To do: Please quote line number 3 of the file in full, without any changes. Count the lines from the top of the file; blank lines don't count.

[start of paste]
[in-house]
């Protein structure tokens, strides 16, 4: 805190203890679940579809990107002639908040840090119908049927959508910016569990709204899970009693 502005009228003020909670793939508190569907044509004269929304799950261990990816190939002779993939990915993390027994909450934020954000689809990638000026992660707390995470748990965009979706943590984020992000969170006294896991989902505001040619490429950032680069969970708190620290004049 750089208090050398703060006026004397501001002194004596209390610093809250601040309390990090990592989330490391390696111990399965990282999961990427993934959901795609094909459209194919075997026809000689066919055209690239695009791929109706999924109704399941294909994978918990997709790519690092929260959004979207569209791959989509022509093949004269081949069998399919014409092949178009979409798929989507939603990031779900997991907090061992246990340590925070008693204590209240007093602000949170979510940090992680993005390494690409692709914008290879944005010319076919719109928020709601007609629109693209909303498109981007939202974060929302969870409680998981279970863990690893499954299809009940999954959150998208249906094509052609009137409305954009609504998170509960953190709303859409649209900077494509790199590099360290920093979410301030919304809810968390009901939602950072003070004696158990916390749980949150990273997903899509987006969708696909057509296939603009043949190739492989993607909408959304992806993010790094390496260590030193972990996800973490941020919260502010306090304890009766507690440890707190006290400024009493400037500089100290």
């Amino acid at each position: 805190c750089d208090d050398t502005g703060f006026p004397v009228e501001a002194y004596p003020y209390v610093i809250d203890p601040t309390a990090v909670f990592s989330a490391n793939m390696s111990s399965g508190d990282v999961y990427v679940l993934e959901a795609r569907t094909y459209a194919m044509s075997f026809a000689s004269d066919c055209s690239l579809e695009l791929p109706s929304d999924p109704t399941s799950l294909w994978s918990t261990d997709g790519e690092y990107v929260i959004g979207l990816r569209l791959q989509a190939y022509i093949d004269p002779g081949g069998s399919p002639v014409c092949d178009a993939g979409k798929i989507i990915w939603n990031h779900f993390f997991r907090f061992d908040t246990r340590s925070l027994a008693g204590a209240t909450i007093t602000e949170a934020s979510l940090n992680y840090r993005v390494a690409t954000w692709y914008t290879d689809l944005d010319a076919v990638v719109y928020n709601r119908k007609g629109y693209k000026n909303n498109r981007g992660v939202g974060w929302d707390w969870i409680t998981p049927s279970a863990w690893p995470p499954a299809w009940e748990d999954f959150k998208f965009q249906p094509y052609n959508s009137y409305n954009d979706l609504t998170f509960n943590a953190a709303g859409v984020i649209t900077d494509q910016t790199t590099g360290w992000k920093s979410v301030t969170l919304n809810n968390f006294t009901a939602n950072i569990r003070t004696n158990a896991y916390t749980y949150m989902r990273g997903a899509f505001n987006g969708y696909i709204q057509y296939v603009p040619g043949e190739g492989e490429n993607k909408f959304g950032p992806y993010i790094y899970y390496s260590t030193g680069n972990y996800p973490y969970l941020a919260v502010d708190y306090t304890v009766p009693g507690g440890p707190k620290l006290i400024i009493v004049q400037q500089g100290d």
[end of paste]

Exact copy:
């Amino acid at each position: 805190c750089d208090d050398t502005g703060f006026p004397v009228e501001a002194y004596p003020y209390v610093i809250d203890p601040t309390a990090v909670f990592s989330a490391n793939m390696s111990s399965g508190d990282v999961y990427v679940l993934e959901a795609r569907t094909y459209a194919m044509s075997f026809a000689s004269d066919c055209s690239l579809e695009l791929p109706s929304d999924p109704t399941s799950l294909w994978s918990t261990d997709g790519e690092y990107v929260i959004g979207l990816r569209l791959q989509a190939y022509i093949d004269p002779g081949g069998s399919p002639v014409c092949d178009a993939g979409k798929i989507i990915w939603n990031h779900f993390f997991r907090f061992d908040t246990r340590s925070l027994a008693g204590a209240t909450i007093t602000e949170a934020s979510l940090n992680y840090r993005v390494a690409t954000w692709y914008t290879d689809l944005d010319a076919v990638v719109y928020n709601r119908k007609g629109y693209k000026n909303n498109r981007g992660v939202g974060w929302d707390w969870i409680t998981p049927s279970a863990w690893p995470p499954a299809w009940e748990d999954f959150k998208f965009q249906p094509y052609n959508s009137y409305n954009d979706l609504t998170f509960n943590a953190a709303g859409v984020i649209t900077d494509q910016t790199t590099g360290w992000k920093s979410v301030t969170l919304n809810n968390f006294t009901a939602n950072i569990r003070t004696n158990a896991y916390t749980y949150m989902r990273g997903a899509f505001n987006g969708y696909i709204q057509y296939v603009p040619g043949e190739g492989e490429n993607k909408f959304g950032p992806y993010i790094y899970y390496s260590t030193g680069n972990y996800p973490y969970l941020a919260v502010d708190y306090t304890v009766p009693g507690g440890p707190k620290l006290i400024i009493v004049q400037q500089g100290d």